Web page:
Beware Your Hobby Business Could Land You In Tax Court

Windus states: Many people successfully develop a hobby into a going concern and actually receive income from it. That income must always be reported and taxes paid on that money regardless of your situation.

Amy states: Now if you leave that hobby as a hobby, under the tax law, you are not allowed to deduct any of the losses incurred by activity in that hobby. That is the reason most people turn their hobbies into a “trade or business” once they start making money.

Windus asks: Do taxpayers and the IRS have differing views as to what constitutes a “trade or business”?

Amy replies: Yes. A taxpayer will argue that the activity is a trade or business and therefore the loss is deductible in full. The IRS will argue that the activity is a hobby so expenses from the activity are generally limited to the income derived resulting in no deductible loss.

Amy continues: Let’s say you have a backyard greenhouse where you grow orchids and travel all over the world to collect new plants to add to your inventory and propagate. While you may think of this as your legitimate side business, the IRS is likely to disagree. If the IRS sees a history of losses from the activity, they may well challenge whether it is truly a “hobby” rather than a trade or business. If successful, such a challenge would preclude you from deducting a net loss from the activity, effectively rendering your orchid-growing-related tax-benefits useless.

Windus asks: When Are Hobby Losses Deductible?

Amy replies: By showing that your pursuit of your “hobby” is an activity engaged in for profit, you may be able to deduct those years where you incurred losses if you meet certain presumptions.

Amy continues: For activities not involving the breeding, training, showing, or racing of horses, the presumption is that your business is an activity engaged in for profit where you show annual net income from an activity for 3 or more of the taxable years in the period of 5 consecutive taxable years which ends with the most recent taxable year. So if for the first three years your activity has incurred losses, you must show net income in years four and five (even if only $1.00 in each year) in order to still be able to deduct the first three years of losses.

Amy continues: For activities involving the breeding, training, showing, or racing of horses, the presumption will work in the same fashion except you must show annual net income from an activity for 2 or more of the taxable years in the period of 7 consecutive taxable years which ends with the most recent taxable year.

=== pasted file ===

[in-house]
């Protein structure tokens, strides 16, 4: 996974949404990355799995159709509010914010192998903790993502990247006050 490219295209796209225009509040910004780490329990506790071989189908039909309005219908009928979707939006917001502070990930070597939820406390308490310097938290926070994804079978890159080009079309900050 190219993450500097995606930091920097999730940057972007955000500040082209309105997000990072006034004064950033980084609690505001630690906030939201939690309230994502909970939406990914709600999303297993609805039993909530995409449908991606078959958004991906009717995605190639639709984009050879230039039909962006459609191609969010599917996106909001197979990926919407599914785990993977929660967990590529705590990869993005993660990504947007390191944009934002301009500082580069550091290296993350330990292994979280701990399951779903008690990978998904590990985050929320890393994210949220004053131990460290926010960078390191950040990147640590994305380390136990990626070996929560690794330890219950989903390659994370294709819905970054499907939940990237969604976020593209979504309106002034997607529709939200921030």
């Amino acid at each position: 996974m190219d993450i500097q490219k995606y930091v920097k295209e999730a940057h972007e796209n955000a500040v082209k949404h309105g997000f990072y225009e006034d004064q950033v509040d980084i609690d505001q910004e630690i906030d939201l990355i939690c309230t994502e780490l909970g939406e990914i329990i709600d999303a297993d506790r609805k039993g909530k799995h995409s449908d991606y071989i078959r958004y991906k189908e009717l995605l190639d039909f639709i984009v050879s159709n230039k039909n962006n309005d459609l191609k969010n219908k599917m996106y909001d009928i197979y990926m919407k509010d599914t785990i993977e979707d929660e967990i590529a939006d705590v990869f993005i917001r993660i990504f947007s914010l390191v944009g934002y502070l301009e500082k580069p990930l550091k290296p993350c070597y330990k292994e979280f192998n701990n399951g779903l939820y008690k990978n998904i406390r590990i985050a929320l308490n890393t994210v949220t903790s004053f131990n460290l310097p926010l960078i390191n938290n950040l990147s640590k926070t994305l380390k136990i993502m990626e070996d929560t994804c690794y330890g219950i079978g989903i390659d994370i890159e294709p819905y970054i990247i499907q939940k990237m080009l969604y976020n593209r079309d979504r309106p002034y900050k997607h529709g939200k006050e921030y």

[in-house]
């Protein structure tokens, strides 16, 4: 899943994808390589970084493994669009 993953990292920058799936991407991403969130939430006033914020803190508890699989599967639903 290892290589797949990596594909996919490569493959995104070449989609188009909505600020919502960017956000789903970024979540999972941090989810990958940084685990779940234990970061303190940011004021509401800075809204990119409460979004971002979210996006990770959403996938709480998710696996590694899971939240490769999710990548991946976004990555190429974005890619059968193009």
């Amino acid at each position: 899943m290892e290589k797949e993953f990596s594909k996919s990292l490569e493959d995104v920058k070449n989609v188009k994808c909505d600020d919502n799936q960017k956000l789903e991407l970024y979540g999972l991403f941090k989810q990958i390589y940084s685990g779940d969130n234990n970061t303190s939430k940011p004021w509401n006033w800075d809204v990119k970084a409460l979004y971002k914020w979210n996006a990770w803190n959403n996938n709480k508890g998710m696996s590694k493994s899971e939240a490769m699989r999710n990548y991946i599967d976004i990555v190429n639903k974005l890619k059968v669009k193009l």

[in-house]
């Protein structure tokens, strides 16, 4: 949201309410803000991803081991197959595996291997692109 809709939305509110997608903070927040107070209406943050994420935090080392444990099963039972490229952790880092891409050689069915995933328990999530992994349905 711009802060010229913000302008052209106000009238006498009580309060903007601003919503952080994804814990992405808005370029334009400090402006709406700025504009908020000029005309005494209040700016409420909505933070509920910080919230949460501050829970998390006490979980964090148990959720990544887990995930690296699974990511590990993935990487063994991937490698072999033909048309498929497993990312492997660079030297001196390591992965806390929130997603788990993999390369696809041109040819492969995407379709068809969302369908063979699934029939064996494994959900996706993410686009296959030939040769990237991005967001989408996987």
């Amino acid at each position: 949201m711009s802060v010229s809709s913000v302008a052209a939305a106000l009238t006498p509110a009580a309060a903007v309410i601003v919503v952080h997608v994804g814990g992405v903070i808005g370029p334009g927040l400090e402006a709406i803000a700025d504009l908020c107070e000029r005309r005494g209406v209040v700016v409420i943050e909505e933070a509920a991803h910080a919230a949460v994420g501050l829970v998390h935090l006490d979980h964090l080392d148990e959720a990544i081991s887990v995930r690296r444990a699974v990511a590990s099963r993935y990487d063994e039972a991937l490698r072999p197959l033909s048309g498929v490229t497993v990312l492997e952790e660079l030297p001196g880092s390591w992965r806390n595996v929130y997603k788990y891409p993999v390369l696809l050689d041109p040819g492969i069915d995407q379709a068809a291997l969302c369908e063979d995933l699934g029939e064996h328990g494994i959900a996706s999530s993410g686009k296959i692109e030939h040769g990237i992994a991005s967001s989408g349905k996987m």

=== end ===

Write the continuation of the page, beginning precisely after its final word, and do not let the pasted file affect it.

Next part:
Windus asks: Are there any factors out there that taxpayers should know to determine whether an activity is entered into for profit or a hobby?
Amy replies: The regulations under Section 183 (the so-called “hobby loss rules”), provide nine factors, which if answered in the affirmative, are indicative of a business.

Amy to recite each factor.
1. The manner in which the taxpayer carries on the activity. Do they complete accurate books? Were records used to improve performance?
2. The expertise of the taxpayer or his advisers. Did the taxpayer study the activities business practices? Did they consult with experts?
3. The time and effort expended by the taxpayer in carrying on the activity. Do they devote much of their personal time and effort?
4. The expectation that the assets used in the activity may appreciate in value. Is the plan to generate profits through asset appreciation?
5. The success of the taxpayer in carrying on similar or dissimilar activities. Have they converting them from unprofitable to profitable?
6. The taxpayer’s history of income or losses with respect to the activity. Has the taxpayer become profitable in a reasonable amount of time?
7. The amount of occasional profits. Even a single year of profits can be a strong indication that an activity is not a hobby.
8. The financial status of the taxpayer. Does the taxpayer have other income sources that are being offset by the losses of the activity?
9. Does the activity lack elements of personal pleasure or recreation? If the activity has large personal elements it is indicative of a hobby.

Windus asks: Is there any particular factor that stands out over the others?

Amy replies: No one factor is determinative but the more you have in your favor, the better off you are. And because factors 4 through 9 are largely out of your control, you’d better make sure you’ve got the first three buttoned up by running the activity in a businesslike manner. Your business records must be up-to-date and accurate, and your business plan must lay out a course for creating profit from your activity in the future. That written business plan can be a real asset if you end up in Tax Court versus the IRS.